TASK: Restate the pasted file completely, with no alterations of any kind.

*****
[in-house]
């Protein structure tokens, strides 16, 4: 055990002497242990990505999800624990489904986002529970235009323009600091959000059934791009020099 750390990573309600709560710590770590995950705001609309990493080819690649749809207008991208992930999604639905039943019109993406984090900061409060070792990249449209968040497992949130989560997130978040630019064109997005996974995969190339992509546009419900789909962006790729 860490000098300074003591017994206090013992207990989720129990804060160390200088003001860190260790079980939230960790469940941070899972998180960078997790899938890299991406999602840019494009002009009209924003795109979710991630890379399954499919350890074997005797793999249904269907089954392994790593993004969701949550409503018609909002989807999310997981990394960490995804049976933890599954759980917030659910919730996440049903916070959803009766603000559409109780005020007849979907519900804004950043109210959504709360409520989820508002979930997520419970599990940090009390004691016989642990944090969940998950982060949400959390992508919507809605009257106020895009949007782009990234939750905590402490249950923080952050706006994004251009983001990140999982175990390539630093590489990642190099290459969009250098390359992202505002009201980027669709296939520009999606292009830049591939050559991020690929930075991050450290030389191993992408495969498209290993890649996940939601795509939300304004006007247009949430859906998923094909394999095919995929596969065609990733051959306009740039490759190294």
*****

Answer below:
[in-house]
């Protein structure tokens, strides 16, 4: 055990002497242990990505999800624990489904986002529970235009323009600091959000059934791009020099 750390990573309600709560710590770590995950705001609309990493080819690649749809207008991208992930999604639905039943019109993406984090900061409060070792990249449209968040497992949130989560997130978040630019064109997005996974995969190339992509546009419900789909962006790729 860490000098300074003591017994206090013992207990989720129990804060160390200088003001860190260790079980939230960790469940941070899972998180960078997790899938890299991406999602840019494009002009009209924003795109979710991630890379399954499919350890074997005797793999249904269907089954392994790593993004969701949550409503018609909002989807999310997981990394960490995804049976933890599954759980917030659910919730996440049903916070959803009766603000559409109780005020007849979907519900804004950043109210959504709360409520989820508002979930997520419970599990940090009390004691016989642990944090969940998950982060949400959390992508919507809605009257106020895009949007782009990234939750905590402490249950923080952050706006994004251009983001990140999982175990390539630093590489990642190099290459969009250098390359992202505002009201980027669709296939520009999606292009830049591939050559991020690929930075991050450290030389191993992408495969498209290993890649996940939601795509939300304004006007247009949430859906998923094909394999095919995929596969065609990733051959306009740039490759190294």